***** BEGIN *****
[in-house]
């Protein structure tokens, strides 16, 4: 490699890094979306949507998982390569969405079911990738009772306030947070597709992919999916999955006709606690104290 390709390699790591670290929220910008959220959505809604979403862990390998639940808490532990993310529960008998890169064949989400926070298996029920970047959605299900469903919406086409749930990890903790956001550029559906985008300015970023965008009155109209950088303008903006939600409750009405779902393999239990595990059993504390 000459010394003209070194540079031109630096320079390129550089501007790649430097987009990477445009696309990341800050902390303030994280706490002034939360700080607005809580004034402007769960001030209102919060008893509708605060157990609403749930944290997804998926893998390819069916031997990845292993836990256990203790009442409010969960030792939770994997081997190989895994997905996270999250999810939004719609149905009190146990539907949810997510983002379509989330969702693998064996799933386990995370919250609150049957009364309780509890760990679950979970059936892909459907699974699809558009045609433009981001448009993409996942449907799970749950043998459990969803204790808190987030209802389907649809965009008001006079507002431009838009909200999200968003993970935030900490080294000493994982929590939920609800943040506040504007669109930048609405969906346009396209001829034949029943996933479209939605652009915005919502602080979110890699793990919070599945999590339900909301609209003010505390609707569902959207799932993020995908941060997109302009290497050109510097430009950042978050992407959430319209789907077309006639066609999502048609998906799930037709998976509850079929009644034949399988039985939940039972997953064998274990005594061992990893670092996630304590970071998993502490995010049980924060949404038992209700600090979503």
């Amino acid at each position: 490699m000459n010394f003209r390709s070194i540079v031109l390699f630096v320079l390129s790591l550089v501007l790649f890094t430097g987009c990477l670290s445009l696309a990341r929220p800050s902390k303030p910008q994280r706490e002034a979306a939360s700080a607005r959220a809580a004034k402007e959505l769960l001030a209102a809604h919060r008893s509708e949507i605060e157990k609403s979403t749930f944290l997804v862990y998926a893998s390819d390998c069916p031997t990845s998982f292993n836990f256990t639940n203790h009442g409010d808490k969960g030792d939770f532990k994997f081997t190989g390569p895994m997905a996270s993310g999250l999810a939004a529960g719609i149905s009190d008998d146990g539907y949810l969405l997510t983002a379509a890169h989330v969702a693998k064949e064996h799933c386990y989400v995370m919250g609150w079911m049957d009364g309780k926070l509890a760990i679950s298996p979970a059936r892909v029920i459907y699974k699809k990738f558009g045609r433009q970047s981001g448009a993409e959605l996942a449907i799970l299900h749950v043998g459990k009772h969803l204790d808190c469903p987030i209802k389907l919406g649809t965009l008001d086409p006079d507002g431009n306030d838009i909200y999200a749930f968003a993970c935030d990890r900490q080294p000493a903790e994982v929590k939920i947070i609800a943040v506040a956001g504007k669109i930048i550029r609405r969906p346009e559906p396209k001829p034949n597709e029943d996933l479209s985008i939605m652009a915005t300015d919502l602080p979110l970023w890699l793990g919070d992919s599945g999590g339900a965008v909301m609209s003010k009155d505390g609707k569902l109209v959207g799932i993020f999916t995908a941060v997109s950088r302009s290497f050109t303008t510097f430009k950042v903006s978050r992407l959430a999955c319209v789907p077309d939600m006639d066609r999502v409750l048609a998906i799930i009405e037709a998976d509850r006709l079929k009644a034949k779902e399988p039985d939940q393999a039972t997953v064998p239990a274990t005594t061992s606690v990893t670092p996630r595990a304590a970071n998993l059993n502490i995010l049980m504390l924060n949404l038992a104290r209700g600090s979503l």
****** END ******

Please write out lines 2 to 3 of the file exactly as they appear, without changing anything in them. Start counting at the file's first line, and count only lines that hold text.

């Protein structure tokens, strides 16, 4: 490699890094979306949507998982390569969405079911990738009772306030947070597709992919999916999955006709606690104290 390709390699790591670290929220910008959220959505809604979403862990390998639940808490532990993310529960008998890169064949989400926070298996029920970047959605299900469903919406086409749930990890903790956001550029559906985008300015970023965008009155109209950088303008903006939600409750009405779902393999239990595990059993504390 000459010394003209070194540079031109630096320079390129550089501007790649430097987009990477445009696309990341800050902390303030994280706490002034939360700080607005809580004034402007769960001030209102919060008893509708605060157990609403749930944290997804998926893998390819069916031997990845292993836990256990203790009442409010969960030792939770994997081997190989895994997905996270999250999810939004719609149905009190146990539907949810997510983002379509989330969702693998064996799933386990995370919250609150049957009364309780509890760990679950979970059936892909459907699974699809558009045609433009981001448009993409996942449907799970749950043998459990969803204790808190987030209802389907649809965009008001006079507002431009838009909200999200968003993970935030900490080294000493994982929590939920609800943040506040504007669109930048609405969906346009396209001829034949029943996933479209939605652009915005919502602080979110890699793990919070599945999590339900909301609209003010505390609707569902959207799932993020995908941060997109302009290497050109510097430009950042978050992407959430319209789907077309006639066609999502048609998906799930037709998976509850079929009644034949399988039985939940039972997953064998274990005594061992990893670092996630304590970071998993502490995010049980924060949404038992209700600090979503």
């Amino acid at each position: 490699m000459n010394f003209r390709s070194i540079v031109l390699f630096v320079l390129s790591l550089v501007l790649f890094t430097g987009c990477l670290s445009l696309a990341r929220p800050s902390k303030p910008q994280r706490e002034a979306a939360s700080a607005r959220a809580a004034k402007e959505l769960l001030a209102a809604h919060r008893s509708e949507i605060e157990k609403s979403t749930f944290l997804v862990y998926a893998s390819d390998c069916p031997t990845s998982f292993n836990f256990t639940n203790h009442g409010d808490k969960g030792d939770f532990k994997f081997t190989g390569p895994m997905a996270s993310g999250l999810a939004a529960g719609i149905s009190d008998d146990g539907y949810l969405l997510t983002a379509a890169h989330v969702a693998k064949e064996h799933c386990y989400v995370m919250g609150w079911m049957d009364g309780k926070l509890a760990i679950s298996p979970a059936r892909v029920i459907y699974k699809k990738f558009g045609r433009q970047s981001g448009a993409e959605l996942a449907i799970l299900h749950v043998g459990k009772h969803l204790d808190c469903p987030i209802k389907l919406g649809t965009l008001d086409p006079d507002g431009n306030d838009i909200y999200a749930f968003a993970c935030d990890r900490q080294p000493a903790e994982v929590k939920i947070i609800a943040v506040a956001g504007k669109i930048i550029r609405r969906p346009e559906p396209k001829p034949n597709e029943d996933l479209s985008i939605m652009a915005t300015d919502l602080p979110l970023w890699l793990g919070d992919s599945g999590g339900a965008v909301m609209s003010k009155d505390g609707k569902l109209v959207g799932i993020f999916t995908a941060v997109s950088r302009s290497f050109t303008t510097f430009k950042v903006s978050r992407l959430a999955c319209v789907p077309d939600m006639d066609r999502v409750l048609a998906i799930i009405e037709a998976d509850r006709l079929k009644a034949k779902e399988p039985d939940q393999a039972t997953v064998p239990a274990t005594t061992s606690v990893t670092p996630r595990a304590a970071n998993l059993n502490i995010l049980m504390l924060n949404l038992a104290r209700g600090s979503l």